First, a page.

How Tax Credits Can Support Formerly Incarcerated Individuals and Their Families

AuthorNatalie Smith
Published date01 May 2022
Date01 May 2022
Subject MatterImproving Human Capital and Labor Market Opportunities
134 ANNALS, AAPSS, 701, May 2022
DOI: 10.1177/00027162221114232
How Tax
Credits Can
Individuals and
Their Families
Tax credits like the Earned Income Tax Credit (EITC)
can provide vital income support to people returning to
their communities following incarceration. But the cur-
rent design of the EITC prevents many from accessing
the income support that it provides. In this article, I
propose expanding the EITC so that it better serves
communities that have been harmed by punitive crimi-
nal legal policy. An expanded EITC could raise the
incomes of community members returning from incar-
ceration by 8 to 40 percent and raise the incomes of
some caregiving families by 20 to 35 percent. I also
consider the potential of the Work Opportunity Tax
Credit (WOTC) to encourage employers to hire justice-
involved workers. Finally, I argue that policy-makers
should develop a bolder, refundable tax credit targeted
at individuals who return to their communities from a
variety of institutions, including carceral facilities. With
more inclusive tax credits, social policy can begin to
redress the harms of mass incarceration and support a
vision of public safety that is centered on flourishing
Keywords: tax credits; EITC; WOTC; incarceration;
reentry family; community
Mass imprisonment has taken a tremendous
social and financial toll on the low-income,
Black, and Latinx communities in which car-
ceral enforcement is concentrated (Garland
2001; Western 2006; Clear 2007). Poverty
presents perhaps the greatest threat to eco-
nomic well-being and mobility for people
returning from incarceration, including those
under community-based correctional supervi-
sion. As such, supporting the economic well-
being of people returning from incarceration,
Natalie Smith is a JD candidate at Yale Law School.
Her research focuses on the effects of incarceration on
families, with publications in Demography and PNAS.
Her primary interest is in how the legal system can shift
power to marginalized communities.
many of whom face significant obstacles to steady employment (Western 2002;
Pager 2003), is an opportunity for policymaking that can promote both indi-
vidual and family wellbeing and social justice. As such, supporting the eco-
nomic well-being of people returning from incarceration, many of whom face
significant obstacles to steady employment (Western 2002; Pager 2003), is an
opportunity for policymaking to promote individual and family well-being, and
social justice.
Punitive criminal legal policy heavily burdens the families of incarcerated
people and, in particular, their female relatives and their children (Western
2018). One in four women in the United States has a family member who has
been incarcerated, and nearly half of all Black women have a currently or for-
merly incarcerated family member (Lee etal. 2015). Due to the stark material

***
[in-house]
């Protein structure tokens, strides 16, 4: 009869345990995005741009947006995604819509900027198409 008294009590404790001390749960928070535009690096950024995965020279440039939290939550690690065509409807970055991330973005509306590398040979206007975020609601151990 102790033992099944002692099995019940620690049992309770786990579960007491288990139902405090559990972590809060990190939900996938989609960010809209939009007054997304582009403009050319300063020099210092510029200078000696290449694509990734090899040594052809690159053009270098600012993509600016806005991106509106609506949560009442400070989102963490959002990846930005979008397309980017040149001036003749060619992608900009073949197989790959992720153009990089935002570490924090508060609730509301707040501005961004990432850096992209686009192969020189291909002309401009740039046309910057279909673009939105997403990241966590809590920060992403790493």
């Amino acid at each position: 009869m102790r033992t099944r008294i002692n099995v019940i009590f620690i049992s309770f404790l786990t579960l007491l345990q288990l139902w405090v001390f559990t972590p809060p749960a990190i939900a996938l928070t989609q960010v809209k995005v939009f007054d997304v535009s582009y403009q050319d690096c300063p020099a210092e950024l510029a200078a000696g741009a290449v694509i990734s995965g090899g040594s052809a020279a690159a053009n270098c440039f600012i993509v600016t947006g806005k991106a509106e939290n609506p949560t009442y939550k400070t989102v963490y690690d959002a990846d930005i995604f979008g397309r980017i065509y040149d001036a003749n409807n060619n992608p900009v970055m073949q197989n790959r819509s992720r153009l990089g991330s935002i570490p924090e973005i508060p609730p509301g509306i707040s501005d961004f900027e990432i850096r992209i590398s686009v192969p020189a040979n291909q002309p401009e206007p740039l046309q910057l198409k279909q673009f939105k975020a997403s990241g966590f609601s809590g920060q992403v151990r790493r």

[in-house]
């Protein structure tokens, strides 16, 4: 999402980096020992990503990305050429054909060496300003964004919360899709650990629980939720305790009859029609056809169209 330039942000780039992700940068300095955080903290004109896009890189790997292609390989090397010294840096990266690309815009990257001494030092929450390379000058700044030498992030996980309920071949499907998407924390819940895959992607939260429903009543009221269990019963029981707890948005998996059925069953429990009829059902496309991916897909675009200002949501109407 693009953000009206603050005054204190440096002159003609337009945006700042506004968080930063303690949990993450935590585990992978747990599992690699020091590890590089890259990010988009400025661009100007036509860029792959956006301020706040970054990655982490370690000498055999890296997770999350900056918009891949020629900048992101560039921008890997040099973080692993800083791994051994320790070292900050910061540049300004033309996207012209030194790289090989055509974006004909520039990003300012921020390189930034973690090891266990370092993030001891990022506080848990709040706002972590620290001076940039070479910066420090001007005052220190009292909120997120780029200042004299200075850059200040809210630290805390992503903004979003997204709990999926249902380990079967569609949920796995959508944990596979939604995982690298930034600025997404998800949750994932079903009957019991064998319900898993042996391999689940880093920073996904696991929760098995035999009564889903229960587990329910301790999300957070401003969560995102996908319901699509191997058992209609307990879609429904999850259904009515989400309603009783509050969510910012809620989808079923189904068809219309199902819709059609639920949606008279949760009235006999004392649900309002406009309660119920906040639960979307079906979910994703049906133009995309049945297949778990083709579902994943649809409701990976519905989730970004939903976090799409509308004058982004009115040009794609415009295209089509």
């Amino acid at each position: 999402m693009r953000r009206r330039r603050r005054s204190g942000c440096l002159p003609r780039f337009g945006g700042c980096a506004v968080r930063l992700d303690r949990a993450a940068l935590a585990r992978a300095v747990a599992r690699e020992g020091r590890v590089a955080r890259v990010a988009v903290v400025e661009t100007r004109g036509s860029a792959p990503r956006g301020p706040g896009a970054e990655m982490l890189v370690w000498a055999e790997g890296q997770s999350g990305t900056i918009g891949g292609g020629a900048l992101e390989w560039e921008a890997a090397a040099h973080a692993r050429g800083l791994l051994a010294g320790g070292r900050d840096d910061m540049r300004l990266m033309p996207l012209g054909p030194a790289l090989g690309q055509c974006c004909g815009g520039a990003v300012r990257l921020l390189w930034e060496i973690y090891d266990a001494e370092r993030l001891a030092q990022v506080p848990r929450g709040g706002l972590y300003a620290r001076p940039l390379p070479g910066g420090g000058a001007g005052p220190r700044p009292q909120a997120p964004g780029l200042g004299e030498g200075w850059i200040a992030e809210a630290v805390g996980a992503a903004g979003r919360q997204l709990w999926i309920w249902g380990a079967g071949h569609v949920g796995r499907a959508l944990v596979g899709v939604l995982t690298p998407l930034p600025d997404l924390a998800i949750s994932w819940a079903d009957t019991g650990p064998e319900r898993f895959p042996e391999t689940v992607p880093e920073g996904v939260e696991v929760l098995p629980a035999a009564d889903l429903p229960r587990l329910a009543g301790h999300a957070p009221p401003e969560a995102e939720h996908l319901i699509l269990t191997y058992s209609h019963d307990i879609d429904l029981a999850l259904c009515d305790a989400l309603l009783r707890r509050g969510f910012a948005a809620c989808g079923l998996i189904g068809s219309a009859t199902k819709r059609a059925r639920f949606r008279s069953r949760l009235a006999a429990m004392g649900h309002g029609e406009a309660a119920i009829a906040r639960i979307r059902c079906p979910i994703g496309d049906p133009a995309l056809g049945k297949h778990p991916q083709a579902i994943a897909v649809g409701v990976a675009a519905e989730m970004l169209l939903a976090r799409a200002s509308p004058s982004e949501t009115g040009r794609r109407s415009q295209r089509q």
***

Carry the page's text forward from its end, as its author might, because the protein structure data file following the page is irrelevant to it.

hardships faced by returning community members following prison release,
family members play a key role in supporting reentry (Fontaine et al. 2012;
deVuono-powell etal. 2015). Older female kin—grandmothers, mothers, and
sisters—play an especially crucial role in providing housing and financial
resources (Western et al. 2015; Western 2018). In a longitudinal interview
study of individuals reentering neighborhoods in Boston, Western etal. (2015,
1524) find that “about 80 [percent] of respondents who reported staying with
family were staying with female relatives, and around half of these were moth-
ers.” While families provide significant resources to their returning family
members (Harding, Morenoff, and Wyse 2019), the reentering family member
may not be able to reciprocate financially, as the earnings loss associated with
imprisonment ranges between 10 and 30 percent (Western 2002). In this con-
text, the family members of reentering people often operate as de facto front-
line service workers. Few families, however, receive the resources available to
formal support programs, and many must shoulder the costs of caregiving
alone. The chronic stress, instability, and familial disruptions related to caregiv-
ing work indicate a need for “family support interventions” in reentry policy
(Pettus-Davis 2021, 12).
Further, an estimated 2.5 million children under the age of 18 years have a
parent incarcerated in prison or jail (Wakefield and Wildeman 2014). Parental
incarceration is associated with multiple negative outcomes, including reduced
family income, increased risk of homelessness, and diminished school achieve-
ment (Western and Smith 2018). Formerly incarcerated fathers, on average,
make lower contributions to family finances when compared to similarly situated
fathers who have never been incarcerated, due to incarceration’s corrosive effects
on labor market prospects and relationship stability (Western and Smith 2018;
Geller et al. 2011). Economically, incarceration acts “like a hidden tax” that can
significantly lower household income (Braman 2004, 156).
NOTE: An earlier draft of this article was prepared in David Super’s course on Public Welfare
Law at Yale Law School. I am grateful to David Super, Bruce Western, David Harding, Jasmin
Sandelson, Anne Alstott, and Mark Firmani for their helpful comments on prior versions of
this article.

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